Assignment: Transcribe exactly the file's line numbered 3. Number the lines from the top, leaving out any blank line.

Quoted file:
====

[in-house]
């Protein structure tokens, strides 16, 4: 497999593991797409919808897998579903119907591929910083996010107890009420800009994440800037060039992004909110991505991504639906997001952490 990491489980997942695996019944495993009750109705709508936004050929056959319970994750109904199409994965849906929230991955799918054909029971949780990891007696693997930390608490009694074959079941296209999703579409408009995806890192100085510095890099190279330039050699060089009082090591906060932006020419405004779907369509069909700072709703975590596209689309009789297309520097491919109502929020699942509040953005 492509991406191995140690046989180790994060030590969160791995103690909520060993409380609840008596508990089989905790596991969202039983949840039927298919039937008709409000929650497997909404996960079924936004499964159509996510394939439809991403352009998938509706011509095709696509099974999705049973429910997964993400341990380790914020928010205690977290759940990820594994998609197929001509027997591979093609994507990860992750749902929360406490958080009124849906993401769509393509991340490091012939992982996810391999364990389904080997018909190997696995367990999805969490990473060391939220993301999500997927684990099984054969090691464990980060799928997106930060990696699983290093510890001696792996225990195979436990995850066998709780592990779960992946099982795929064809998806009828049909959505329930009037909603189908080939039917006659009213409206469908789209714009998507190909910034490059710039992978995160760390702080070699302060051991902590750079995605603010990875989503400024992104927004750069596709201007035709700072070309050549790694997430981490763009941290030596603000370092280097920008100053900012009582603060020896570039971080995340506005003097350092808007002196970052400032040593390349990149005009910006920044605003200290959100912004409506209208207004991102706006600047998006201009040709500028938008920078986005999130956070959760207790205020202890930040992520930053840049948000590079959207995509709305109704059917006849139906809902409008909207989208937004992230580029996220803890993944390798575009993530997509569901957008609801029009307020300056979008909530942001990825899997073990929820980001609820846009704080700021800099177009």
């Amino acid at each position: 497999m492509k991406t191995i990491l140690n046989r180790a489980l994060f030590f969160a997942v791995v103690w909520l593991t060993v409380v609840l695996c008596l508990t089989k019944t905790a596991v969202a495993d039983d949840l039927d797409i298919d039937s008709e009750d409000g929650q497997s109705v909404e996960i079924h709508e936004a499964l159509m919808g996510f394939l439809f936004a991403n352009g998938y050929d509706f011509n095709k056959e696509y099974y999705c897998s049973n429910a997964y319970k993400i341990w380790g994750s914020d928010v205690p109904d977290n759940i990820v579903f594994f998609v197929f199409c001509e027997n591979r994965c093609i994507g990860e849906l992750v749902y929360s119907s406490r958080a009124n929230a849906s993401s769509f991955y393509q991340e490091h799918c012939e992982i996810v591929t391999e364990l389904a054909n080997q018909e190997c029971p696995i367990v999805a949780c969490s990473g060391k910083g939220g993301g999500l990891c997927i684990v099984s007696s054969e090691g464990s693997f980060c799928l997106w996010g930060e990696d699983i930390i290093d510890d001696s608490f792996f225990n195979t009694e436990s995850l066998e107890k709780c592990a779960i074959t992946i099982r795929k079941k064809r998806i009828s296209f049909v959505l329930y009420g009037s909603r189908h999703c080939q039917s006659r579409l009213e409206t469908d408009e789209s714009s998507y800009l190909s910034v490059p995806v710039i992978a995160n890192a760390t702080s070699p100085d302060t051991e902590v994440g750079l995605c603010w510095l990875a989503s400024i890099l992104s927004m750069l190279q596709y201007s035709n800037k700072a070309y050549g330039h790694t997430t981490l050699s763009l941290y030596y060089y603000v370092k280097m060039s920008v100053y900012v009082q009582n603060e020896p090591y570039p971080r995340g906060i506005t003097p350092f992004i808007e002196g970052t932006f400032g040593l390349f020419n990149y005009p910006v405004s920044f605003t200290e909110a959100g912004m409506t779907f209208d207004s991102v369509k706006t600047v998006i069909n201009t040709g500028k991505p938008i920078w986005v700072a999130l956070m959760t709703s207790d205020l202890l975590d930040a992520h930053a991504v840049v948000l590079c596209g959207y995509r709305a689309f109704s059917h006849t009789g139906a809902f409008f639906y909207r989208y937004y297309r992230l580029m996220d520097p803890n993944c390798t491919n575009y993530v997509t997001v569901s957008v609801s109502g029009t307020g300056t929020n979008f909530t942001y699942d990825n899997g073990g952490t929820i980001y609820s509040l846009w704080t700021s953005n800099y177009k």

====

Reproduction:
């Amino acid at each position: 497999m492509k991406t191995i990491l140690n046989r180790a489980l994060f030590f969160a997942v791995v103690w909520l593991t060993v409380v609840l695996c008596l508990t089989k019944t905790a596991v969202a495993d039983d949840l039927d797409i298919d039937s008709e009750d409000g929650q497997s109705v909404e996960i079924h709508e936004a499964l159509m919808g996510f394939l439809f936004a991403n352009g998938y050929d509706f011509n095709k056959e696509y099974y999705c897998s049973n429910a997964y319970k993400i341990w380790g994750s914020d928010v205690p109904d977290n759940i990820v579903f594994f998609v197929f199409c001509e027997n591979r994965c093609i994507g990860e849906l992750v749902y929360s119907s406490r958080a009124n929230a849906s993401s769509f991955y393509q991340e490091h799918c012939e992982i996810v591929t391999e364990l389904a054909n080997q018909e190997c029971p696995i367990v999805a949780c969490s990473g060391k910083g939220g993301g999500l990891c997927i684990v099984s007696s054969e090691g464990s693997f980060c799928l997106w996010g930060e990696d699983i930390i290093d510890d001696s608490f792996f225990n195979t009694e436990s995850l066998e107890k709780c592990a779960i074959t992946i099982r795929k079941k064809r998806i009828s296209f049909v959505l329930y009420g009037s909603r189908h999703c080939q039917s006659r579409l009213e409206t469908d408009e789209s714009s998507y800009l190909s910034v490059p995806v710039i992978a995160n890192a760390t702080s070699p100085d302060t051991e902590v994440g750079l995605c603010w510095l990875a989503s400024i890099l992104s927004m750069l190279q596709y201007s035709n800037k700072a070309y050549g330039h790694t997430t981490l050699s763009l941290y030596y060089y603000v370092k280097m060039s920008v100053y900012v009082q009582n603060e020896p090591y570039p971080r995340g906060i506005t003097p350092f992004i808007e002196g970052t932006f400032g040593l390349f020419n990149y005009p910006v405004s920044f605003t200290e909110a959100g912004m409506t779907f209208d207004s991102v369509k706006t600047v998006i069909n201009t040709g500028k991505p938008i920078w986005v700072a999130l956070m959760t709703s207790d205020l202890l975590d930040a992520h930053a991504v840049v948000l590079c596209g959207y995509r709305a689309f109704s059917h006849t009789g139906a809902f409008f639906y909207r989208y937004y297309r992230l580029m996220d520097p803890n993944c390798t491919n575009y993530v997509t997001v569901s957008v609801s109502g029009t307020g300056t929020n979008f909530t942001y699942d990825n899997g073990g952490t929820i980001y609820s509040l846009w704080t700021s953005n800099y177009k």